Once your gold is received, it is evaluated and appraised by Cash4Gold experts.  According to their website, Cash4Gold will first take a picture of the items you’ve sent in, then put the items through three individual tests.  First, the gold is tested electronically to ensure it’s quality (24 karat vs. 18 karat for example).  If the quality of the gold is different then what you suggest in your refiners kit, it is put through a second test called a “scratch test” where the gold is given a small drop of acid solution then scratched with a needle to find the accurate gold quality.  Finally, your gold is put through an X-Ray fluorescence scan. This scan can determine the amount of gold you actually have while detecting other elements like copper, zinc and lead. (Just to name a few)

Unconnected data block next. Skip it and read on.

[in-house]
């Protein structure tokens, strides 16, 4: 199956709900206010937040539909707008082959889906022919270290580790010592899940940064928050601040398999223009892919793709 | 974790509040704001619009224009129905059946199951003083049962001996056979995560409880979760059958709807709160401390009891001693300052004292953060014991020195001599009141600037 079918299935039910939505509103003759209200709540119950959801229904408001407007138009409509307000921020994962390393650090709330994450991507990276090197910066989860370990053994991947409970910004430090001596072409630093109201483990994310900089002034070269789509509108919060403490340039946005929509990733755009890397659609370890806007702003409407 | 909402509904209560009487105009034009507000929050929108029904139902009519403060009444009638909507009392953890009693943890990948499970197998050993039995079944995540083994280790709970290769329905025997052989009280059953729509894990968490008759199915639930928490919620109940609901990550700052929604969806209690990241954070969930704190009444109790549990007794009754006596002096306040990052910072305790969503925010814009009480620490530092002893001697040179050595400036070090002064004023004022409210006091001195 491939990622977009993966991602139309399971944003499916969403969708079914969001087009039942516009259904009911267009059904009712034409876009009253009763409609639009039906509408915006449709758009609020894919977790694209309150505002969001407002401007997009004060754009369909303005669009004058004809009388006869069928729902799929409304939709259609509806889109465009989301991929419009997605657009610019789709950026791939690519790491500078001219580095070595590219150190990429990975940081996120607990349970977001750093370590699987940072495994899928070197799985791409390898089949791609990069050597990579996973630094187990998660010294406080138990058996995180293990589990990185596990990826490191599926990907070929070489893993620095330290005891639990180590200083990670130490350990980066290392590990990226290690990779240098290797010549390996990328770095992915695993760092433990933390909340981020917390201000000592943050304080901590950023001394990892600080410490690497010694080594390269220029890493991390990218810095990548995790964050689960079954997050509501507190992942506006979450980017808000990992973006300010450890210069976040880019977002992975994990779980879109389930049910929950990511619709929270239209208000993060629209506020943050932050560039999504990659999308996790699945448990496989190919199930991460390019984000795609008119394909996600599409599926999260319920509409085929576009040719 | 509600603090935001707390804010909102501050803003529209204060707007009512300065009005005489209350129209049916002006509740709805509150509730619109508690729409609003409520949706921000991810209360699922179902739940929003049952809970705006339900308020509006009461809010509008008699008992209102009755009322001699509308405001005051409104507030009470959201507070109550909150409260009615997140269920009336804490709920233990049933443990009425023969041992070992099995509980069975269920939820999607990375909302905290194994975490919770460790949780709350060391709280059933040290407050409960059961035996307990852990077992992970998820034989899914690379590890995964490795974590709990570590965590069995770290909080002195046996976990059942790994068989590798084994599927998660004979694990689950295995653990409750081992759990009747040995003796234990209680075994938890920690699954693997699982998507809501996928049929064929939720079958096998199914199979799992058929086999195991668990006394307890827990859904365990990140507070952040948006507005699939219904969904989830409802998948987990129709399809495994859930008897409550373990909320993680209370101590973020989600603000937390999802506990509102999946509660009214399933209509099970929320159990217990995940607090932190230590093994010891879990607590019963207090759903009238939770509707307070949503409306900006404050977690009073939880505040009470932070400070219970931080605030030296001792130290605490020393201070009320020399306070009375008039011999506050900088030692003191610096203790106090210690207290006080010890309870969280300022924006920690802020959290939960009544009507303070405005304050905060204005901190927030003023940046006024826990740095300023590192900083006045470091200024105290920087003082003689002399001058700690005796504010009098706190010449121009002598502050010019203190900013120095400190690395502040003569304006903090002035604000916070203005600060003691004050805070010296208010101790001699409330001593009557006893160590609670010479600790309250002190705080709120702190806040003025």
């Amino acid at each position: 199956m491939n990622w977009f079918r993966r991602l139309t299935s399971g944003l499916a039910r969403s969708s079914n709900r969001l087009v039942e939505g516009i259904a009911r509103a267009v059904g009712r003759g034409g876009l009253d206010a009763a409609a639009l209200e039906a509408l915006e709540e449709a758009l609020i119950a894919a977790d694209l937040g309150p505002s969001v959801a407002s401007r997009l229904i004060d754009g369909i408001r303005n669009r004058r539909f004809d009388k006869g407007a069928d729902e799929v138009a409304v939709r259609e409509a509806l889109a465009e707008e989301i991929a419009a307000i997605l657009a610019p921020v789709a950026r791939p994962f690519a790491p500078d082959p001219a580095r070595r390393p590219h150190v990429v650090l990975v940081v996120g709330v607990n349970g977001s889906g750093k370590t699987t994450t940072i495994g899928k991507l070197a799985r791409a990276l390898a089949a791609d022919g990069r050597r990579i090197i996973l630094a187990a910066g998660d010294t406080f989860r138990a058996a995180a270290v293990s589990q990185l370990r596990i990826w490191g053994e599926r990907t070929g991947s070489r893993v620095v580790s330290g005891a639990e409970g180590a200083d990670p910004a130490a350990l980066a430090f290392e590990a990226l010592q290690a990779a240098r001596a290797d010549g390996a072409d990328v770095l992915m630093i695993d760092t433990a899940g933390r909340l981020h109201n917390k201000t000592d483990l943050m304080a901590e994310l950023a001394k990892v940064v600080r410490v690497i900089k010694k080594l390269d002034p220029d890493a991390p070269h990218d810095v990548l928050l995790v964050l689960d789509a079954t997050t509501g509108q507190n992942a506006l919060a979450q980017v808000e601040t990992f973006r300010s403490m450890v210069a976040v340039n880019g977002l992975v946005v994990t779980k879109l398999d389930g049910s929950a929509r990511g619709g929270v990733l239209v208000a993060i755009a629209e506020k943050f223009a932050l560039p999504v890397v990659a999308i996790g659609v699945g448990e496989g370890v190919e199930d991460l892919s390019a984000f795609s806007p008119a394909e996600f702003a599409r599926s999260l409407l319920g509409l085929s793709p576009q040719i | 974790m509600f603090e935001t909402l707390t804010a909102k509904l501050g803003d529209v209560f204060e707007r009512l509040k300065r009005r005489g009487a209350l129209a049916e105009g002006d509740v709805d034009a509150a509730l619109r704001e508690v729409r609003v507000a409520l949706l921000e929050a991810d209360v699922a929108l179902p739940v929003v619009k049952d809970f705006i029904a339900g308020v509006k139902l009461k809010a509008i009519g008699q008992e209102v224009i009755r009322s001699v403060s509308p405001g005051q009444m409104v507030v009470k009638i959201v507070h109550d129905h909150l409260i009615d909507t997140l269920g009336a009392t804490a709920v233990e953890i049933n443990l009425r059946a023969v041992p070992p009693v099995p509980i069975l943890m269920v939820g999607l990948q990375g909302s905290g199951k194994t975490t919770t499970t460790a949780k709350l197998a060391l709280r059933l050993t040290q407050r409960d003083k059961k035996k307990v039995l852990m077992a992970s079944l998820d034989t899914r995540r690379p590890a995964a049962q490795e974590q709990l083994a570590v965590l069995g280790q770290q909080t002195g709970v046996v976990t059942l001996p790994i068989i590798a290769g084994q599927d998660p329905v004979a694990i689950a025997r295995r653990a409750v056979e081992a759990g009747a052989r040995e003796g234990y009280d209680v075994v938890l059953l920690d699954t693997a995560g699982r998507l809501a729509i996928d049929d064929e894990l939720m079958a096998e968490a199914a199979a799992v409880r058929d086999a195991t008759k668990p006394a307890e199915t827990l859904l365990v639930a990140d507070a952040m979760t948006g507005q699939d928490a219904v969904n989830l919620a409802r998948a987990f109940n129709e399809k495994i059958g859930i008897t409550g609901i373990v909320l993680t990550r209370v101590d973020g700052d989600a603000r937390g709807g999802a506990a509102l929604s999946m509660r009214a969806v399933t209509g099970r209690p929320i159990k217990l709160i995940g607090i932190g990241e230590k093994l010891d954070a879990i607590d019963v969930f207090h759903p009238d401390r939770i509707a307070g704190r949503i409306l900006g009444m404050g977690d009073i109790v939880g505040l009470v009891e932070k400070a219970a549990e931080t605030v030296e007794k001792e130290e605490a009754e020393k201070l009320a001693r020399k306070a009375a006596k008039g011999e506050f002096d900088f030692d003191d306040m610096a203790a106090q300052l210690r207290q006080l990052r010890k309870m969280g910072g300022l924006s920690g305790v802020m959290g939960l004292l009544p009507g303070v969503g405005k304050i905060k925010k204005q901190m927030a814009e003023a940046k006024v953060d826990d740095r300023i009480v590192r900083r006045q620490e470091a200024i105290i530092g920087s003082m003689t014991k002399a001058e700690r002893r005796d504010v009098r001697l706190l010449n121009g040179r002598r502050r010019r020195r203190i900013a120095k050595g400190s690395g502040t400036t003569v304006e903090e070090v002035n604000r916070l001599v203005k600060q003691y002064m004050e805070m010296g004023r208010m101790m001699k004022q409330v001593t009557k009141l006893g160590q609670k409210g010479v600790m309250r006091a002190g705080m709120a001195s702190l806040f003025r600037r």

Once the testing is complete, Cash4Gold will determine it’s value, based on the current price of gold and what the testing has revealed. A check is issued the same day.  Should you not be happy with the check that you receive in the mail, Cash4Gold offers a 12 day 100%  guarantee, so mail your check back and all of your items will be returned.  Either your happy with the cash, or you want your items back.  On paper, it sounds like there can be no dissatisfied customer right?  On the contrary.


Whenever you trust only one source, you are taking a chance by not getting the most accurate of information.  A quick internet search will tell you there isn’t a shortage of angry Cash4Gold customers, but why exactly are they upset?  Is it because they aren’t happy with the appraised value of their gold, or is something else going on here?